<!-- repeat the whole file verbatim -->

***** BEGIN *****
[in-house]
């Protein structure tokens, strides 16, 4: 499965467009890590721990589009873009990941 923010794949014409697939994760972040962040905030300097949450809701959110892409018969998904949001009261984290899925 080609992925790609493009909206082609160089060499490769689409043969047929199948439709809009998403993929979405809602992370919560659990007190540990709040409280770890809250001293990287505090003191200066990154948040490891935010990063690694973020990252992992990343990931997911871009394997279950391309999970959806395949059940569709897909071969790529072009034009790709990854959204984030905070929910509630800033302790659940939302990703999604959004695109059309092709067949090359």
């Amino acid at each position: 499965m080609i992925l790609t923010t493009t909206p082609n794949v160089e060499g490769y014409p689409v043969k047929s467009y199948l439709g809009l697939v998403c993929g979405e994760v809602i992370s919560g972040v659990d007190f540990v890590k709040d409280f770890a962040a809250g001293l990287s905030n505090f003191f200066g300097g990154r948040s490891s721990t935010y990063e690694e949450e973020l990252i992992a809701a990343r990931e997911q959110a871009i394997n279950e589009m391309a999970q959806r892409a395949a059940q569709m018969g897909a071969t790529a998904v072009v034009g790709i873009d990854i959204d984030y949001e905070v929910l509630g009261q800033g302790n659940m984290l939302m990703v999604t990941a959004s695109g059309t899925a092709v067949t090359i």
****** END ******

[in-house]
């Protein structure tokens, strides 16, 4: 499965467009890590721990589009873009990941 923010794949014409697939994760972040962040905030300097949450809701959110892409018969998904949001009261984290899925 080609992925790609493009909206082609160089060499490769689409043969047929199948439709809009998403993929979405809602992370919560659990007190540990709040409280770890809250001293990287505090003191200066990154948040490891935010990063690694973020990252992992990343990931997911871009394997279950391309999970959806395949059940569709897909071969790529072009034009790709990854959204984030905070929910509630800033302790659940939302990703999604959004695109059309092709067949090359």
């Amino acid at each position: 499965m080609i992925l790609t923010t493009t909206p082609n794949v160089e060499g490769y014409p689409v043969k047929s467009y199948l439709g809009l697939v998403c993929g979405e994760v809602i992370s919560g972040v659990d007190f540990v890590k709040d409280f770890a962040a809250g001293l990287s905030n505090f003191f200066g300097g990154r948040s490891s721990t935010y990063e690694e949450e973020l990252i992992a809701a990343r990931e997911q959110a871009i394997n279950e589009m391309a999970q959806r892409a395949a059940q569709m018969g897909a071969t790529a998904v072009v034009g790709i873009d990854i959204d984030y949001e905070v929910l509630g009261q800033g302790n659940m984290l939302m990703v999604t990941a959004s695109g059309t899925a092709v067949t090359i």